Friday, February 8, 2008

Moon already back in the evening - but no new sighting records set

Already on the evening (local time) of the same day (universal time) when new moon occured, 3:44 UTC on Feb. 7 according to the USNO, the young lunar crescent was imaged just after sunset in Austin, Texas, where it should have been about 1:20 UTC/Feb. 8 or 21½ hours after new moon. (Later on the 8th the crescent was also captured in daytime from Germany.) Not bad for a direct picture taken 'without tricks' but far from any record: This was most probably set last June by intrepid selenographer Martin Elsässer!

The trick here is to observe in broad daylight, stack many images and perform tough image processing; Elsässer even predicts that the crescent may be imaged at the very moment of new moon when the Moon is at a high absolute ecliptic latitude. Whether this extreme imaging counts as a "sighting" is a different matter. Meanwhile nice timelapse videos of the partial eclipse this new moon brought to New Zealand have been published (another one) as has been a funny report from Oz. Still no word from the expedition that wanted to climb Mt. Vinson in Antarctica to get annularity ...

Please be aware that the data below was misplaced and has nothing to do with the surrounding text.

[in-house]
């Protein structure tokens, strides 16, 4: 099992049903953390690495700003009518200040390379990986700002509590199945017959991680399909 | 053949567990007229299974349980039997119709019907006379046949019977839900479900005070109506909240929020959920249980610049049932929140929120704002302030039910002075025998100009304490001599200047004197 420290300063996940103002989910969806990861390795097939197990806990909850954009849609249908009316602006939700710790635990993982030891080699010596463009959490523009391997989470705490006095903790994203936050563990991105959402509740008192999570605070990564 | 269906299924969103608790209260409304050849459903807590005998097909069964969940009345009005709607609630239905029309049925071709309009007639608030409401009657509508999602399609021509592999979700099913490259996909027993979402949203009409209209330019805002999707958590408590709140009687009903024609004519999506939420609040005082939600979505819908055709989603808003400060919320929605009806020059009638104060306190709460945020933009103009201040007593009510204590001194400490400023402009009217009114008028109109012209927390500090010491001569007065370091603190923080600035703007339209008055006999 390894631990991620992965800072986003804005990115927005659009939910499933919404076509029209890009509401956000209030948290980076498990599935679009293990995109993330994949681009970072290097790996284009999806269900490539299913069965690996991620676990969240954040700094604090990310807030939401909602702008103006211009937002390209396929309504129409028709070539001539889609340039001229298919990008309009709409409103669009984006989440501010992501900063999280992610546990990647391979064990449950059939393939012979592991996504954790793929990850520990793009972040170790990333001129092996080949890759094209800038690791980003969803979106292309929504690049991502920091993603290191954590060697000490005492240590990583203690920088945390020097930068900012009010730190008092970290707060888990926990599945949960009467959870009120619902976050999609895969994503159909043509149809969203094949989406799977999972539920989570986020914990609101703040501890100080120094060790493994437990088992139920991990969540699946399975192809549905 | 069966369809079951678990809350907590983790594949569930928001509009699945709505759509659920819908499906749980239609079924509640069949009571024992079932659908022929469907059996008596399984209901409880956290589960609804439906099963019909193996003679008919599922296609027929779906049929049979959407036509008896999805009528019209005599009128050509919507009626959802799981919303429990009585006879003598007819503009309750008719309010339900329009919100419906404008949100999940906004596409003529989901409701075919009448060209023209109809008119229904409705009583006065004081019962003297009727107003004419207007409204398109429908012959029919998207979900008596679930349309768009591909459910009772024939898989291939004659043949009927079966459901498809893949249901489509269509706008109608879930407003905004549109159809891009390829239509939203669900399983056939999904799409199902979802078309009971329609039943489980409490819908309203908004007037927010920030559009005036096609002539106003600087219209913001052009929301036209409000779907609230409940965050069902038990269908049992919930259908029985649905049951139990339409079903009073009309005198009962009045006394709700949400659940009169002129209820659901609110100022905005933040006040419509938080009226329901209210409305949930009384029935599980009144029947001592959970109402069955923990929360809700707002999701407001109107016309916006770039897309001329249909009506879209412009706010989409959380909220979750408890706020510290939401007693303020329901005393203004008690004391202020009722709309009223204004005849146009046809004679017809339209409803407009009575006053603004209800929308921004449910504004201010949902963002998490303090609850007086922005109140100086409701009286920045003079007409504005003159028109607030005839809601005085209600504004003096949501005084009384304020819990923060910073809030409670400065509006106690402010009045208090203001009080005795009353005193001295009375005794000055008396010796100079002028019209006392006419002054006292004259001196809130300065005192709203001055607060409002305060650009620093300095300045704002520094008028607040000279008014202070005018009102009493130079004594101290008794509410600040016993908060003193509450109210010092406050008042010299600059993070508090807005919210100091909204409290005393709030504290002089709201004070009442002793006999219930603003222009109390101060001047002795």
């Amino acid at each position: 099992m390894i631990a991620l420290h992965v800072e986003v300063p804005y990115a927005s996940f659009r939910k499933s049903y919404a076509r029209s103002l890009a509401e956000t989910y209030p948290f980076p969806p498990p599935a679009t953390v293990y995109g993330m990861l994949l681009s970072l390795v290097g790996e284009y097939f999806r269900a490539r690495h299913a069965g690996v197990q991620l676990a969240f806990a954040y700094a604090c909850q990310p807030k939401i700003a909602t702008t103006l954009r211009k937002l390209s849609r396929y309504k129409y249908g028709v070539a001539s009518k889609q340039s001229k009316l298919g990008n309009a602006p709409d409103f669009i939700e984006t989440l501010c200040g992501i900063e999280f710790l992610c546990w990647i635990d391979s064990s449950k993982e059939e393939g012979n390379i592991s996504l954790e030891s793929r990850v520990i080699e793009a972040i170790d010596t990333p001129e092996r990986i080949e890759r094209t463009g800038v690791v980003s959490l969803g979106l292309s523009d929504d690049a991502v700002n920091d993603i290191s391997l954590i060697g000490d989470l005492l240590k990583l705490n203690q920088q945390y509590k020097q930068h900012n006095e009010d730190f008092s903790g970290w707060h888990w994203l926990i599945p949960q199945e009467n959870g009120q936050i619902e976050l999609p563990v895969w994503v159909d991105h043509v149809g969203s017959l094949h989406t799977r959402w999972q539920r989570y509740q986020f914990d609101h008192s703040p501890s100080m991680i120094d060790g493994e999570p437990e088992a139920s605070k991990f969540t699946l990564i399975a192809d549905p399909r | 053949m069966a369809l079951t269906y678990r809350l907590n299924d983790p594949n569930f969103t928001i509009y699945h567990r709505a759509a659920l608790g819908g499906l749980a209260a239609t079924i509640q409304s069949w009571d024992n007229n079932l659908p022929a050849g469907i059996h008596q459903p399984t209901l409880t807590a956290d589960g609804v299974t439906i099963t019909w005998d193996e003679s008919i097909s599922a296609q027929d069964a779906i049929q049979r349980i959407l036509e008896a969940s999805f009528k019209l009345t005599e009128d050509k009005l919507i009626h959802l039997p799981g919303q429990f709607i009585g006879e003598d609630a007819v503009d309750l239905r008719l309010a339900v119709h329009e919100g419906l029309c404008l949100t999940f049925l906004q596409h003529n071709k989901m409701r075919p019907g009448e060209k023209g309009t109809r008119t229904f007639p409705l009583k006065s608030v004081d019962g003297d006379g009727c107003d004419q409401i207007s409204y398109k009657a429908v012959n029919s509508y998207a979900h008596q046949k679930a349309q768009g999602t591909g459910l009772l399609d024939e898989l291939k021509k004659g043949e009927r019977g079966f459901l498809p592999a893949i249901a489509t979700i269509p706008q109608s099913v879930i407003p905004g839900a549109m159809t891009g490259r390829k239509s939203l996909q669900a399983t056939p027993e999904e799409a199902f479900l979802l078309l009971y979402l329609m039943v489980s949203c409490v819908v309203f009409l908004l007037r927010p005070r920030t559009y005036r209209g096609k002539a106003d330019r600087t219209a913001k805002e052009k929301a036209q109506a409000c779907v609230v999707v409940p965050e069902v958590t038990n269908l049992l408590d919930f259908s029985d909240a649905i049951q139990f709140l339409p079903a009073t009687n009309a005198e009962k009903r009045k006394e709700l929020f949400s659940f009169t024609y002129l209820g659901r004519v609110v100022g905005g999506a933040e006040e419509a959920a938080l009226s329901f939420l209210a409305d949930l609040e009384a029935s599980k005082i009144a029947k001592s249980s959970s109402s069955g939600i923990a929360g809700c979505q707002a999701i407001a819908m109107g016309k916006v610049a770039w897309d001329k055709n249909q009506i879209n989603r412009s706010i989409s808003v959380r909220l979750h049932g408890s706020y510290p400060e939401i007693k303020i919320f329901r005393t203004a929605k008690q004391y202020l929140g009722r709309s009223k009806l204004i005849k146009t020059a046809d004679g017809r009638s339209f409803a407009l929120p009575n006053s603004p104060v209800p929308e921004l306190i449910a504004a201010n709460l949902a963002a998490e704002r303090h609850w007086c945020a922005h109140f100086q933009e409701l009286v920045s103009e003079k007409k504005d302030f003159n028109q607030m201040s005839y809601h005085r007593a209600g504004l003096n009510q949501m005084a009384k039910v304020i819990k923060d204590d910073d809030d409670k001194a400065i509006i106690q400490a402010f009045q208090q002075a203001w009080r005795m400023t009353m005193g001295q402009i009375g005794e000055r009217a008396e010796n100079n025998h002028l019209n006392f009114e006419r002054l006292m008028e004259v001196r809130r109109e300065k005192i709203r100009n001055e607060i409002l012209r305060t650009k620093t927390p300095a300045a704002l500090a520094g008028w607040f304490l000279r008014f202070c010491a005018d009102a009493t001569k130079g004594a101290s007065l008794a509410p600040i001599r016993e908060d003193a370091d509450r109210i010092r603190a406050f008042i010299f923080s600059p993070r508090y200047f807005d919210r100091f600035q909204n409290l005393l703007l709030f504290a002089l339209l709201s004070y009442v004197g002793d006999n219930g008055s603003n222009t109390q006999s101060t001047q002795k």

In other news here's a picture that shows comet Holmes yesterday as it really looks like to the eye in binoculars (dark skies provided) - not nearly as pretty as in high-end astrophotographs. But the comet has moved into a nice neighborhood, so to speak, and Chen-Gao is also there, at 12th mag. From the better late than never dept. here are also another nice view of the Venus-Jupiter-Moon trio of Feb. 4 and a report about airborne Quadrantid observations one month earlier.

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